Wednesday, March 19, 2008

Not Really Brioche and Baby Banana Cakes

For the first several months at my current job, my team used to have a weekly meeting where we’d all sit around and go through each of our projects. We’d have to give a status update on each (usually consisting of “so-and-so has been ignoring my e-mails so I showed up at her desk and she pretended not to recognize me”-type anecdotes) and then state our lessons learned. It became increasingly disappointing to find that nobody seemed to learn the primary lesson the ritual delivered, which was “This meeting is a colossal waste of my time and I’d rather eat my stapler than be forced to attend once more.”

It is with that spirit that I will attempt to briefly and honestly list my own baking lessons learned from the week so far.

- Never begin baking yeasted bread products when the price of wheat is at an all-time high
- Make sure to read the instructions on each dry active yeast package prior to purchasing because one packet may be more than enough to satisfy your recipe’s need (and you wouldn’t want to end up frantically purchasing 12x the needed amount in an instruction-phobic frenzy, now would you?)
- Before attempting any yeasted bread products, it is prudent to read up on helpful techniques beforehand, at a place like The Fresh Loaf.

My two major ventures for the week were “brioche” knots, whose recipe can be found in The Cheese Board: Collective Works. The word “brioche” is in quotation marks because what I made by no means qualifies as the French pastry with the same name. I am opting not to copy the recipe here simply because it would seem rather cruel to those of the Berkeley collective to deprive them of income that will further fuel their bread-baking efforts – particularly since I so benefit from that bread-baking each time I’m in the area. I shall not include notes on this recipe because individuals with far more insight on the creation of yeasted bread products share their wisdom at The Fresh Loaf. So go there!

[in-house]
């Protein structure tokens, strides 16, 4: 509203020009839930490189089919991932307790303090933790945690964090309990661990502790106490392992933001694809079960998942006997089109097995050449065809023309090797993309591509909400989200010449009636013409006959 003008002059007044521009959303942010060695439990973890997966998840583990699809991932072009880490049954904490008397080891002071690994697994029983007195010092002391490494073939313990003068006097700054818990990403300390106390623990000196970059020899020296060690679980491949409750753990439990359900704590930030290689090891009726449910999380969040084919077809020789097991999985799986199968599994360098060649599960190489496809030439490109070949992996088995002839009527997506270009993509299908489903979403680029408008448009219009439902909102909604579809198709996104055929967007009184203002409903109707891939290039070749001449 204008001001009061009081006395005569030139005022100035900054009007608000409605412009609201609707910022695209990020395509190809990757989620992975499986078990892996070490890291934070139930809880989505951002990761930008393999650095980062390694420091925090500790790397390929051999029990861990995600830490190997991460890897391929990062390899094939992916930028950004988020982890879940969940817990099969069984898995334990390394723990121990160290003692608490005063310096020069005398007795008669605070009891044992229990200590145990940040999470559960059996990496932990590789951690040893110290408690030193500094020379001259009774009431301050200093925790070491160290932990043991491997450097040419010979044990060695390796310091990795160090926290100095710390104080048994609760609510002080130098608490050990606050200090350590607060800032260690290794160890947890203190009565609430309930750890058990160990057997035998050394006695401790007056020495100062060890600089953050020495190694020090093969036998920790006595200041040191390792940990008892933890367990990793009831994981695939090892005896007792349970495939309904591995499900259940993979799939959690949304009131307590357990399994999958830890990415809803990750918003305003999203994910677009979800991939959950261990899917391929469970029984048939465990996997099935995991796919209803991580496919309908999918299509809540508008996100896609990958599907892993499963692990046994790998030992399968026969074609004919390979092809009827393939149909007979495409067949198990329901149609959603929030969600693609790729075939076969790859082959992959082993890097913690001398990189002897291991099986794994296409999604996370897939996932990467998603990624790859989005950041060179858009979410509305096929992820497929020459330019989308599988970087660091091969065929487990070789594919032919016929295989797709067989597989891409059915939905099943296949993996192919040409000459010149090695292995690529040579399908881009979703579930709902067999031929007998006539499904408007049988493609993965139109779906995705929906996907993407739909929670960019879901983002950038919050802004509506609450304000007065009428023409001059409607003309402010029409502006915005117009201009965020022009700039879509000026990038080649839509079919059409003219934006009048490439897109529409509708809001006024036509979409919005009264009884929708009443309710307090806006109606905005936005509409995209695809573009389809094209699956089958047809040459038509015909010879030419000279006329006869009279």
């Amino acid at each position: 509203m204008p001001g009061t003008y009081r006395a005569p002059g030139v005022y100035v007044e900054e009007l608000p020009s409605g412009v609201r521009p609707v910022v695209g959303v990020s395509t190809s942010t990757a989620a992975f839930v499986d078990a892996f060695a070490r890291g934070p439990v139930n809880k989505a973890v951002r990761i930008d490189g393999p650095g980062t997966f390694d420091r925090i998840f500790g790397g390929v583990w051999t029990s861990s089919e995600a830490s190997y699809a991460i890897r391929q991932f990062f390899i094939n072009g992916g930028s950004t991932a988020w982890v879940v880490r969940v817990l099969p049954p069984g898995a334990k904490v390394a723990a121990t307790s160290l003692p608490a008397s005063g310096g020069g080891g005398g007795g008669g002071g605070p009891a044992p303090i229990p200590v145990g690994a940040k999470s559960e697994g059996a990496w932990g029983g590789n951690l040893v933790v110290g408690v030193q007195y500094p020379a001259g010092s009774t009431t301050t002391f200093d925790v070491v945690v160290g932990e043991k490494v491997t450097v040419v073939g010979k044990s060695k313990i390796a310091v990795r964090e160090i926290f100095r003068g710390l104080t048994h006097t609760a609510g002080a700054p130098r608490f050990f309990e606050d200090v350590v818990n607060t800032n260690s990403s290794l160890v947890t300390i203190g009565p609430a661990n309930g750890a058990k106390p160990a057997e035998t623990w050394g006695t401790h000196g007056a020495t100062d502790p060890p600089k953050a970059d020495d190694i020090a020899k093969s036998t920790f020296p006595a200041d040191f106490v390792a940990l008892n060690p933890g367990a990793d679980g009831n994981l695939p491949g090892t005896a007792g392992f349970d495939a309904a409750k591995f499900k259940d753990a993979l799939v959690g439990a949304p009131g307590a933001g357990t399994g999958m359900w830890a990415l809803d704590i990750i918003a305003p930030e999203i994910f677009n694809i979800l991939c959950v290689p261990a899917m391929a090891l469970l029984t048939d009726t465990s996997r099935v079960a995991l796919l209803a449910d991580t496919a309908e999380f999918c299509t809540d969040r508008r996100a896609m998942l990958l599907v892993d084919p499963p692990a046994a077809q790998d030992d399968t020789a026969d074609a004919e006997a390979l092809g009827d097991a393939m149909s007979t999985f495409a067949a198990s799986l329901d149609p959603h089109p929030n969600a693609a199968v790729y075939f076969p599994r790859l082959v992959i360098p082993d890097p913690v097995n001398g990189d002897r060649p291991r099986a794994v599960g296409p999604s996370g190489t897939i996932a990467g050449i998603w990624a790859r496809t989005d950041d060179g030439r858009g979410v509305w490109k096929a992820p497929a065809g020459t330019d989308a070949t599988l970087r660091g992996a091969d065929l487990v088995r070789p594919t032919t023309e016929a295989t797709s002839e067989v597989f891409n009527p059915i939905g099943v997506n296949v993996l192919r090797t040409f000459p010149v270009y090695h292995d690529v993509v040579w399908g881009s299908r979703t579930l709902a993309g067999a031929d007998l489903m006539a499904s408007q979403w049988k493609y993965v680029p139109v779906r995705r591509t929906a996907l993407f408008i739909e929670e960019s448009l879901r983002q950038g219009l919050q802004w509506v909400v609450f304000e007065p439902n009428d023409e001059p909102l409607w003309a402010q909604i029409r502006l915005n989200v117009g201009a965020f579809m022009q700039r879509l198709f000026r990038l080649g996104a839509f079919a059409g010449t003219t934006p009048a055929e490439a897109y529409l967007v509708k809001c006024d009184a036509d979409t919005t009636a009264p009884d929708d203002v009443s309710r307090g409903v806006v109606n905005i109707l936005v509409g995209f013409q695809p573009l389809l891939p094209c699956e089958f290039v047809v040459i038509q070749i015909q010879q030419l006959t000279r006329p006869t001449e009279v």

Luckily, the recipe for Baby Banana Cakes is freely available online at Dorrie Greenspan, baking messiah, has a weekly column there that has become my new favorite web-jaunt. Here are my notes:

- The comments attached to the recipe suggested adding ½ tsp of cinnamon, so I made that addition, and threw in ¼ tsp nutmeg as well. The result was a very homey flavor that complimented rather than overshadowed the banana, which I found quite satisfying. I also added ¾ cup coarsely chopped walnuts, but did not toast them because I was lazy.
- I used 2 large bananas and ended up with closer to 1 cup mashed banana than ¾, but I did not observe any negative effects of the change. In fact, the next time I make them, I’ll probably use the same amount.
- The cakes were quite moist yet substantial, but neither soupy nor dense. I served the majority of mine the morning after baking. Sadly, they lost the pleasant crust being in an airtight container overnight. I suggest you eat them as soon as they’re cool enough to break open without burning your fingers.
- Warning: baking time was a major issue for me. I ended up pulling my cakes out of the oven after about 22 minutes of baking, and they were on the verge of becoming burnt. I’m not sure why things were so off on that front, as I always check the temperature of my oven prior to baking with my handy oven thermometer. Be sure to check the baking of these cakes by smell first, and instructions second.
- My cakes did not flatten like those in Dorrie’s picture, and were mistaken for muffins. Perhaps they wouldn’t go well with jam, but I suspect that cutting them in half and lightly toasting them in a toaster oven would suit them quite nicely.

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